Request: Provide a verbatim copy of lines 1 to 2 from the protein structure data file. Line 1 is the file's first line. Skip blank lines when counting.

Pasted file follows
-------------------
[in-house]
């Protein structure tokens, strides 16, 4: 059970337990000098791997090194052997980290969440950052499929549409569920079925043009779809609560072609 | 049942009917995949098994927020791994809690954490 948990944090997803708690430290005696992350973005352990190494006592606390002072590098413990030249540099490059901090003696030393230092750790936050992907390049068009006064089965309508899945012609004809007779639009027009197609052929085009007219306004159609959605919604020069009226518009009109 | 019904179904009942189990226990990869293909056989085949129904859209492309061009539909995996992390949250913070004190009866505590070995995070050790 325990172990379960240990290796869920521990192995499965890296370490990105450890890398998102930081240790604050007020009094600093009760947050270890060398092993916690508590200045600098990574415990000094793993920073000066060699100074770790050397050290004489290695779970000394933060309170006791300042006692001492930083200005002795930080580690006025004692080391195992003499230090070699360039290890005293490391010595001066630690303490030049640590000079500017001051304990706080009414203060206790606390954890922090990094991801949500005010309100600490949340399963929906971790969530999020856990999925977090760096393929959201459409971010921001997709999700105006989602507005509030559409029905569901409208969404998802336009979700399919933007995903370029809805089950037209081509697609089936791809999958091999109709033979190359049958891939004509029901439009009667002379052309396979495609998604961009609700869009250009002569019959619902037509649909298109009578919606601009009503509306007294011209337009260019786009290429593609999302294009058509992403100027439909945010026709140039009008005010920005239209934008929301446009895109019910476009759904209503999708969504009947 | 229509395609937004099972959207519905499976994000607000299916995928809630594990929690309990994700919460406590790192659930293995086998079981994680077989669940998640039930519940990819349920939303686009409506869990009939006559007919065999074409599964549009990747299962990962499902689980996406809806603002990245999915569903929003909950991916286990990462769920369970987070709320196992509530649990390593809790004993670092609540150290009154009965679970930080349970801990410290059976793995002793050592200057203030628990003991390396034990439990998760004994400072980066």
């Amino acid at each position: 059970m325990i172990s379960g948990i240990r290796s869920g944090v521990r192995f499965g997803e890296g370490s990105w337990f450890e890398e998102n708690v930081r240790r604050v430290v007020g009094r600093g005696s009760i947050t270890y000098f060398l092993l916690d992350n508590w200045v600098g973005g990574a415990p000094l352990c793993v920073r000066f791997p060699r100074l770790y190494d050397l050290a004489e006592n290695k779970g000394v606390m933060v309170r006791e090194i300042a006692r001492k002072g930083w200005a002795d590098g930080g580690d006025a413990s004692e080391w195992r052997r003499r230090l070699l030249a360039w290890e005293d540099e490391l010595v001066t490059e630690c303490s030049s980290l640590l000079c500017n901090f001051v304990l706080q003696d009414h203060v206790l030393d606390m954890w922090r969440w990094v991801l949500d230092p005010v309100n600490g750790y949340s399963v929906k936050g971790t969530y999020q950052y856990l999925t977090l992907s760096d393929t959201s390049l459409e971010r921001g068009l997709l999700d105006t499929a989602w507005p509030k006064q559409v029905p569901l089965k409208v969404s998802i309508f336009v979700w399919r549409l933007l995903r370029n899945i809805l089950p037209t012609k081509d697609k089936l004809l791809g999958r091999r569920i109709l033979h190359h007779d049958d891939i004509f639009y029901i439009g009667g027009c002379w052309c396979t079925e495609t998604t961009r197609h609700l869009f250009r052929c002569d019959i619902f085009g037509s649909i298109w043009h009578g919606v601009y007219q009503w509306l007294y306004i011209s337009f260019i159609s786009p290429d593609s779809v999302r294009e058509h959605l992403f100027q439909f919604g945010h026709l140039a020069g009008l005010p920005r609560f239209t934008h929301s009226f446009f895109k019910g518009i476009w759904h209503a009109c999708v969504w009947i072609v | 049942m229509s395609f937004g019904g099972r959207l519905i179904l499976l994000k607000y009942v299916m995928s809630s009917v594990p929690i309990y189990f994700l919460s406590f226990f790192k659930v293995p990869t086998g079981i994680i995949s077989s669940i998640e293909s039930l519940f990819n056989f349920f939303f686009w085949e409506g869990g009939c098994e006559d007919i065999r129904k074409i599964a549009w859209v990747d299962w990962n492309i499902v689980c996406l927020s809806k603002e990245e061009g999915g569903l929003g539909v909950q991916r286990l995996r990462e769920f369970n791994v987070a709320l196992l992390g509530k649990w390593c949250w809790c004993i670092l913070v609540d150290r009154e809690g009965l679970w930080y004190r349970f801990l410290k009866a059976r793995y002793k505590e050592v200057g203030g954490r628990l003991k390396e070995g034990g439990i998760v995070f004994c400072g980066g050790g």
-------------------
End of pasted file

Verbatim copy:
[in-house]
């Protein structure tokens, strides 16, 4: 059970337990000098791997090194052997980290969440950052499929549409569920079925043009779809609560072609 | 049942009917995949098994927020791994809690954490 948990944090997803708690430290005696992350973005352990190494006592606390002072590098413990030249540099490059901090003696030393230092750790936050992907390049068009006064089965309508899945012609004809007779639009027009197609052929085009007219306004159609959605919604020069009226518009009109 | 019904179904009942189990226990990869293909056989085949129904859209492309061009539909995996992390949250913070004190009866505590070995995070050790 325990172990379960240990290796869920521990192995499965890296370490990105450890890398998102930081240790604050007020009094600093009760947050270890060398092993916690508590200045600098990574415990000094793993920073000066060699100074770790050397050290004489290695779970000394933060309170006791300042006692001492930083200005002795930080580690006025004692080391195992003499230090070699360039290890005293490391010595001066630690303490030049640590000079500017001051304990706080009414203060206790606390954890922090990094991801949500005010309100600490949340399963929906971790969530999020856990999925977090760096393929959201459409971010921001997709999700105006989602507005509030559409029905569901409208969404998802336009979700399919933007995903370029809805089950037209081509697609089936791809999958091999109709033979190359049958891939004509029901439009009667002379052309396979495609998604961009609700869009250009002569019959619902037509649909298109009578919606601009009503509306007294011209337009260019786009290429593609999302294009058509992403100027439909945010026709140039009008005010920005239209934008929301446009895109019910476009759904209503999708969504009947 | 229509395609937004099972959207519905499976994000607000299916995928809630594990929690309990994700919460406590790192659930293995086998079981994680077989669940998640039930519940990819349920939303686009409506869990009939006559007919065999074409599964549009990747299962990962499902689980996406809806603002990245999915569903929003909950991916286990990462769920369970987070709320196992509530649990390593809790004993670092609540150290009154009965679970930080349970801990410290059976793995002793050592200057203030628990003991390396034990439990998760004994400072980066």